‘We’re woefully short’: Virginia to buy $27 million in personal protective equipment
Virginia is digging its way out of a shortage of personal protective equipment amid the COVID-19 pandemic.
the state is buying $27 million in personal protective equipment.
“We’re woefully short. Numerous requests have been made of our strategic national stockpile and we’ve received a mere fraction of what was requested. So like other states, we have had to go to the market to find suppliers,” said Brian Moran, Virginia Secretary of Public Safety.
In response, the state has turned to Northfield, a Virginia-based company, that will source more PPE for the state with that $27 million contract.
The N-95 masks, gowns and gloves will be distributed by SD's Trucking to health care providers around the commonwealth. The shipment is expected to arrive from Asia in one week.
"We have identified what we believe to be a very reliable supply chain and so a substantial purchase has been made," said Moran.
Northam said the state health department has also shipped out a million masks that had been held during the H1N1 outbreak and shipped out a third round of supplies from what the National Stockpile did provide for Virginia medical facilities.
The governor is also, as he did last week, encouraging people to use cloth face masks if they are out in public.
"It is comfortable. When applying it, you just want to put it over your face, said Northam, as he demonstrated with his own mask, which was
“You don’t need a medical-grade mask to do this. In fact, you can make your own. The internet has many patterns and instructions for how to do so, even if you can’t sew,” said Northam.
The governor specifically mentioned that securing a bandanna with a rubber band is an easy option.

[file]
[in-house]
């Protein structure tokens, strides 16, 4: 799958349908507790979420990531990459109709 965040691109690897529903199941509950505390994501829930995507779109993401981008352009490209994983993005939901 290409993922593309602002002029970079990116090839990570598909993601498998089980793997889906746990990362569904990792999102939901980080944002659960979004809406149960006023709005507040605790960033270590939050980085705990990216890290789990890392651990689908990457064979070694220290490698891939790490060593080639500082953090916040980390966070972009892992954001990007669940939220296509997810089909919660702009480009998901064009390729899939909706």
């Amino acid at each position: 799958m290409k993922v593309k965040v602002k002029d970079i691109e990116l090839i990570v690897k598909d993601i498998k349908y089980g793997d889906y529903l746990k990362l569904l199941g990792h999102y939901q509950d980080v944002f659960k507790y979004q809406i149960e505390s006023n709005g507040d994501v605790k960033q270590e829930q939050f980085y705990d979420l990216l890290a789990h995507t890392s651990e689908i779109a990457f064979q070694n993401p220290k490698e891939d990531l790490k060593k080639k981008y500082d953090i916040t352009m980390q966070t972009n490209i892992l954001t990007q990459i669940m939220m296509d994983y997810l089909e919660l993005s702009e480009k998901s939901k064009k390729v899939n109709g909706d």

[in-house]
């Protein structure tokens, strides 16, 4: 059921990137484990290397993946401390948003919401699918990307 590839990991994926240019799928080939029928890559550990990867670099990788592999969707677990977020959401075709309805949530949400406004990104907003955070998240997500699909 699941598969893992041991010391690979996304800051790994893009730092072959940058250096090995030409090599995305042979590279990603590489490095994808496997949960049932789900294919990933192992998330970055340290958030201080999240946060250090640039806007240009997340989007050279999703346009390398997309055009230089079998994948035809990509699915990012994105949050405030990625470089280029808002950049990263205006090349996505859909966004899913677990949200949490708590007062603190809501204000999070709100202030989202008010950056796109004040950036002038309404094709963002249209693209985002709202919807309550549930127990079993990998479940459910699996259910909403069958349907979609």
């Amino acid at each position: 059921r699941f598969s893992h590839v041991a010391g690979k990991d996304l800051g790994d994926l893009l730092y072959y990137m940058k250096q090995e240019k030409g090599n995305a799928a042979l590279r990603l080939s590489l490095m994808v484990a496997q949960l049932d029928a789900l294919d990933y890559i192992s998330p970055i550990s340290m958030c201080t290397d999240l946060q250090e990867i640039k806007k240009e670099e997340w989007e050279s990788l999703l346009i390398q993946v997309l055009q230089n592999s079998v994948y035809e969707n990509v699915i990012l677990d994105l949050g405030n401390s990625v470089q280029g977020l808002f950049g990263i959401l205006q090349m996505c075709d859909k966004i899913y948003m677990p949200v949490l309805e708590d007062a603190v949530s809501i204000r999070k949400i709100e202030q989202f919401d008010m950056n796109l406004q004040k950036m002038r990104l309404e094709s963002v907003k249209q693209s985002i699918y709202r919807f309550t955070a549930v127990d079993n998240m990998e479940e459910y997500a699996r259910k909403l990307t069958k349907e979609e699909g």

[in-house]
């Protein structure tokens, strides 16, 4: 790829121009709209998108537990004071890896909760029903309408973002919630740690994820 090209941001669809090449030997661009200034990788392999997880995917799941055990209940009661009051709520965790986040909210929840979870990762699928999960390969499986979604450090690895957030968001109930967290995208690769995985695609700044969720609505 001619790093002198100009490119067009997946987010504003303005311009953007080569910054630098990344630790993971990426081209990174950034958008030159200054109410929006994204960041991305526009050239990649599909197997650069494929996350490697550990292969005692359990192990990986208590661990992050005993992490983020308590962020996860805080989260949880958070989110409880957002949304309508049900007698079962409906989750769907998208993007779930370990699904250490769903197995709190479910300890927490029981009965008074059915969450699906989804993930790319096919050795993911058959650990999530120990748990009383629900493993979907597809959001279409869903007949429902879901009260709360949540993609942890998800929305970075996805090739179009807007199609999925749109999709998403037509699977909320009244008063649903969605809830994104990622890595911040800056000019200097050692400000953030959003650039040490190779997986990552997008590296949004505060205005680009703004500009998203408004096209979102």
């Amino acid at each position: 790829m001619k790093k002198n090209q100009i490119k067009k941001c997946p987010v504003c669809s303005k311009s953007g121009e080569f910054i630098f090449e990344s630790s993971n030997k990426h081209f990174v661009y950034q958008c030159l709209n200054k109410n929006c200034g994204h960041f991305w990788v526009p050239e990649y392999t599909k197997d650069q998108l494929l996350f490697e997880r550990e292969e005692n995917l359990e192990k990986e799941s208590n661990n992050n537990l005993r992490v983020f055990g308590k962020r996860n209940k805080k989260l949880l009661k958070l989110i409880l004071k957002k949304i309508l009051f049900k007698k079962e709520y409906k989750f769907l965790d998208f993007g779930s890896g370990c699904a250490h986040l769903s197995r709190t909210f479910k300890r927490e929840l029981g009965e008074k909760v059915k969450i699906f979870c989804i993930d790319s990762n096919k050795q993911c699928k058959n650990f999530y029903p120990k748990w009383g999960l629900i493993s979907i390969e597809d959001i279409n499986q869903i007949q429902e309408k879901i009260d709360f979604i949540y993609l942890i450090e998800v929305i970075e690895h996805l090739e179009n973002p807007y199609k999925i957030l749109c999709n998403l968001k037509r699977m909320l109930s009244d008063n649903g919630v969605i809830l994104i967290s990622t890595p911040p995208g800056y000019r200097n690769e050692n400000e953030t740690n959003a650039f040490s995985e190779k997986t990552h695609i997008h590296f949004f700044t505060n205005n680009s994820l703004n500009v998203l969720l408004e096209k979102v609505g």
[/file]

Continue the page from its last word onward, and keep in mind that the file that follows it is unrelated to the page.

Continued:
He also added, though, that people should not assume that wearing a face covering means that they can do anything, and they should remember that social distancing remains critical.
When asked why none of the state cabinet officials present at the briefing, including himself, were wearing face masks, Northam said they were following guidance by not wearing masks inside the building, but are wearing them when outside in the public.
Virginia's state lab
. What they can say is coronavirus was introduced to the state in multiple communities instead of spreading from a single source. This will help health experts track how the virus may mutate in the future too.
There’s also a debate right now about when Virginia will see its COVID-19 peak. The state’s projection is in May, based on a number of varying studies and projections. One new model, by the University of Washington, projects a peak in late April. But models vary day by day and, in a lot of ways, are like weather forecasts in that they're more accurate the closer you get to the dates being looked at.
The governor says they will have a better projection based on new data by the end of the week, working with partners at UVA Health.